Plaintiffs urge, however, that under the ruling in American Fire & Cas. Co. v. Surety Indem. Co. (1965) 246 S.C. 220, 143 S.E.2d 371, the language of the exclusionary clause is ambiguous and that it is "an issue of fact, which must be determined with regard to the nature of the particular business and the circumstances surrounding the use at the time" of the non-owned car whether such provisions covered the accident in question. (246 S.C. at p. 225, 143 S.E.2d at p. 373) This argument overlooks the significant difference in phraseology between the exclusionary clause in the cited case and that in the present case. In the cited case, the exclusion applied to an "automobile while used in the automobile business"[7] (italics added). The exclusionary clause herein, on the other hand, embraces "any accident arising out of the operation of an automobile business" (italics added). The obvious difference in the two key phrases (i. e., "used in the automobile business" and "arising out of the operation of an automobile business") is marked out precisely in Wilks v. Allstate Insurance Company (1965) La.App., 177 So. 2d 790, 792-794. In the cited case, the exclusion relates to the use to which the automobile was put, i. e., was it being "used" in the automobile business? Was it being "employed" for some purpose in connection with that business? See, Goforth v. Allstate Insurance Co., *728 supra, 220 F.Supp. at pp. 619-620; Chavers v. St. Paul Fire & Marine Ins. Co. (D.C.Ohio 1960) 188 F. Supp. 39, 42, aff. 6 Cir., 295 F.2d 812; McCree v. Jenning (1960) 55 Wash. 2d 725, 349 P.2d 1071, 1072. In the present case, the exclusion relates to the business or occupation of the person using the car. See, Hammer v. Malkerson Motors, Inc. (1964) 269 Minn. 563, 132 N.W.2d 174, 176; LeFelt v. Nasarow (1962) 71 N.J.Super. 538, 177 A.2d 315, 322.

Many courts have recognized the patent difference in the two phrases. For many years, the standard provision was that included in the policy involved in this action; it excluded coverage for any accident "arising out of the operation of an automobile business". Faude, The New Standard Automobile Policy: Coverage (Insuring Agreements and Exclusions), 393 Ins.L.J. 647, 648; Commercial Standard Ins. Co. v. Sanders (1959) (Tex.Civ.App.) 326 S.W.2d 298, 300. The exclusion provision involved in the American Fire & Cas. Ins. Co. Case, however, represents "a comparatively new one in automobile insurance" and, in making such change in language from the older standard provision, "it was the intention of the insurer to broaden the coverage, not to restrict it". Hammer v. Malkerson Motors, Inc., supra, 132 N.W.2d pp. 176, 179. Cases construing the broader language (i. e., being "used in the automobile business") are accordingly not apposite in construing the phraseology in the instant insurance policy.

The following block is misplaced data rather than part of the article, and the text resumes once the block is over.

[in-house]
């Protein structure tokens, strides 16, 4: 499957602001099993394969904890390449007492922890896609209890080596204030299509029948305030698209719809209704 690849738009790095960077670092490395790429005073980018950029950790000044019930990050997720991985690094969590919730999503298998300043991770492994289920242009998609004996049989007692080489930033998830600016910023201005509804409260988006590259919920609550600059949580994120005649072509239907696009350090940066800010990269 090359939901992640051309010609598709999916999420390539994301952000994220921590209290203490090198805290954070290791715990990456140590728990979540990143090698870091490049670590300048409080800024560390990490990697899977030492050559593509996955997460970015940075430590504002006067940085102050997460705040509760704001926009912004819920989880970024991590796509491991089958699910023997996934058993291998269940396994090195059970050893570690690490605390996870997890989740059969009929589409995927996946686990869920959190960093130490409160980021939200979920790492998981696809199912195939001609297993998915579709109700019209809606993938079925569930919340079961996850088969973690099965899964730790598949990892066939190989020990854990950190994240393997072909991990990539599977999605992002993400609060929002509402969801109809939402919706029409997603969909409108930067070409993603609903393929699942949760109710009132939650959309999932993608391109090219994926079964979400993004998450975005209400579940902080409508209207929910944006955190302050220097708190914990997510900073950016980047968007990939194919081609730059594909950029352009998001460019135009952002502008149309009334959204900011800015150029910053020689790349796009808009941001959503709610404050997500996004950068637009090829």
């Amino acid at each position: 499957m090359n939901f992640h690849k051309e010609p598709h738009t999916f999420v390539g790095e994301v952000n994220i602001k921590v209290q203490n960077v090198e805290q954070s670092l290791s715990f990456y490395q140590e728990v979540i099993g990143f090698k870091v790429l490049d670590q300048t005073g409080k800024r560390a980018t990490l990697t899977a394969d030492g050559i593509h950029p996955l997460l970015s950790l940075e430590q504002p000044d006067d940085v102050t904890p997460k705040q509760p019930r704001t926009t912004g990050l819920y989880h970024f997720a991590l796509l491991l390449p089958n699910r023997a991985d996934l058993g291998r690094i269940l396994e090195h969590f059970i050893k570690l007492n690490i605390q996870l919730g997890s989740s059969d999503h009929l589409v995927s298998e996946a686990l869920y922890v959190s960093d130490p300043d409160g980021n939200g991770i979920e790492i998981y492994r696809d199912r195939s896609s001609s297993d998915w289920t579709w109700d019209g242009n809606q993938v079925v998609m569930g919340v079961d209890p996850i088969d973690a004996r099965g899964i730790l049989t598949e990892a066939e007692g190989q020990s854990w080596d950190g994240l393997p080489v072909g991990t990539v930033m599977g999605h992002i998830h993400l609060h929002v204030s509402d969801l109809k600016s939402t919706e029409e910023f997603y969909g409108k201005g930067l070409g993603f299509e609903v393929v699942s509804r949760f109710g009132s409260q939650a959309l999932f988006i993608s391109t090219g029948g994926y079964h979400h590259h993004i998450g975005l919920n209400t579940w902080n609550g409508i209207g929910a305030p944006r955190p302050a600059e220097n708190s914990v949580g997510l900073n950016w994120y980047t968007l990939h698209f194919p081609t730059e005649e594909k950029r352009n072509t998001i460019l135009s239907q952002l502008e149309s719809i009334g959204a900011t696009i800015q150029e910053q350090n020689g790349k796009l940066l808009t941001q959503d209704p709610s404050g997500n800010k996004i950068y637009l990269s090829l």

Finally, the plaintiffs assert that, even though this accident may have fallen within the exclusionary clause of the policy, that exclusion itself is void because of conflict with Section 46-750.31, Code of Laws of South Carolina, 1962. The section upon which plaintiffs rely defines the term "insured" but it is Section 46-750.32, which purports to set forth the essential terms of the liability contract as far as they are imposed by the Motor Vehicle Safety Responsibility Act It it this latter section which largely proscribes if there be a proscription in the law the exclusion upon which the defendant bases its defense.

There is much force and cogency in the argument of the plaintiffs. Certainly, the purpose of the South Carolina Motor Vehicle Safety Responsibility Act is to afford greater protection to those injured through the negligent operation of automobiles in this State.[8] Whether, however, by such enactment, it was intended to inhibit any policy exclusions based on use or circumstances at time of accident is not clearly spelt out and must be resolved by a construction of the Act itself. In resolving such issue, this Court is bound by the decisions of the South Carolina Courts. Such authorities seem to support the view that reasonable exclusionary clauses in a motor liability policy do not conflict with the purposes and applicability of the Act.

The sections of the Act relied on by the plaintiffs were formerly applicable solely to uninsured motorist coverage and were only extended to all automobile liability policies by the amendment of 1963. Pacific Ins. Co. of N. Y. v. Fireman's Fund Ins. Co. (1966) 247 S.C. 282, 286-287, 147 S.E.2d 273. As originally enacted, they were authoritatively construed in Stanley v. Reserve Ins. Co. (1961) 238 S.C. 533, 121 S.E.2d 10, which involved a policy issued under the uninsured motorist legislation at the time. There, the Court said (p. 538, 121 S.E.2d p. 12):